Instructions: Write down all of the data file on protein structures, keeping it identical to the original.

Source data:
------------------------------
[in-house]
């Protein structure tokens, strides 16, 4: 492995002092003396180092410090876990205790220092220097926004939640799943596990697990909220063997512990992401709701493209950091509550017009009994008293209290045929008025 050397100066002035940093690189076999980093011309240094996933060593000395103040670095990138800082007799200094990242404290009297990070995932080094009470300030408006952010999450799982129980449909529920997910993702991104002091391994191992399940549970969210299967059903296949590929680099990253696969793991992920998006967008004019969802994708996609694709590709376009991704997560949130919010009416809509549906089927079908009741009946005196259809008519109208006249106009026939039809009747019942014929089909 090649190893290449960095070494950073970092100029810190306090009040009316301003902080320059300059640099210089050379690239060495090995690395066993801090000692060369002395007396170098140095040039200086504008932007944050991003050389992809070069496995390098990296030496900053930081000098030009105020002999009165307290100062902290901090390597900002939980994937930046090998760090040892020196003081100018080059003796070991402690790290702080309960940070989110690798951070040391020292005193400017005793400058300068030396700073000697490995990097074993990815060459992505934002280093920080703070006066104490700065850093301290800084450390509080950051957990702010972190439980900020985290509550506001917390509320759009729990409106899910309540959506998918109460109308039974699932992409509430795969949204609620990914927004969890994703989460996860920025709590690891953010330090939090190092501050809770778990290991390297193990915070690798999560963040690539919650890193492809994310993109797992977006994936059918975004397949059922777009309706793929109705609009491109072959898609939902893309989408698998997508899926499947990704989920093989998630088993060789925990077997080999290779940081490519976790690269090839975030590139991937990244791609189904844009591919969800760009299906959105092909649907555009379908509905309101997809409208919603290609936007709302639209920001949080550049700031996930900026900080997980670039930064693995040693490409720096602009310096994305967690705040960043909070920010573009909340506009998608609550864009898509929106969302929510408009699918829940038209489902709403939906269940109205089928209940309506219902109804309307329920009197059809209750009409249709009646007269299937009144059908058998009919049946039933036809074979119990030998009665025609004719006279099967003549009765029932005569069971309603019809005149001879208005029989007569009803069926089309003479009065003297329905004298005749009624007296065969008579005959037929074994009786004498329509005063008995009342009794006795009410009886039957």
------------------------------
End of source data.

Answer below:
[in-house]
């Protein structure tokens, strides 16, 4: 492995002092003396180092410090876990205790220092220097926004939640799943596990697990909220063997512990992401709701493209950091509550017009009994008293209290045929008025 050397100066002035940093690189076999980093011309240094996933060593000395103040670095990138800082007799200094990242404290009297990070995932080094009470300030408006952010999450799982129980449909529920997910993702991104002091391994191992399940549970969210299967059903296949590929680099990253696969793991992920998006967008004019969802994708996609694709590709376009991704997560949130919010009416809509549906089927079908009741009946005196259809008519109208006249106009026939039809009747019942014929089909 090649190893290449960095070494950073970092100029810190306090009040009316301003902080320059300059640099210089050379690239060495090995690395066993801090000692060369002395007396170098140095040039200086504008932007944050991003050389992809070069496995390098990296030496900053930081000098030009105020002999009165307290100062902290901090390597900002939980994937930046090998760090040892020196003081100018080059003796070991402690790290702080309960940070989110690798951070040391020292005193400017005793400058300068030396700073000697490995990097074993990815060459992505934002280093920080703070006066104490700065850093301290800084450390509080950051957990702010972190439980900020985290509550506001917390509320759009729990409106899910309540959506998918109460109308039974699932992409509430795969949204609620990914927004969890994703989460996860920025709590690891953010330090939090190092501050809770778990290991390297193990915070690798999560963040690539919650890193492809994310993109797992977006994936059918975004397949059922777009309706793929109705609009491109072959898609939902893309989408698998997508899926499947990704989920093989998630088993060789925990077997080999290779940081490519976790690269090839975030590139991937990244791609189904844009591919969800760009299906959105092909649907555009379908509905309101997809409208919603290609936007709302639209920001949080550049700031996930900026900080997980670039930064693995040693490409720096602009310096994305967690705040960043909070920010573009909340506009998608609550864009898509929106969302929510408009699918829940038209489902709403939906269940109205089928209940309506219902109804309307329920009197059809209750009409249709009646007269299937009144059908058998009919049946039933036809074979119990030998009665025609004719006279099967003549009765029932005569069971309603019809005149001879208005029989007569009803069926089309003479009065003297329905004298005749009624007296065969008579005959037929074994009786004498329509005063008995009342009794006795009410009886039957």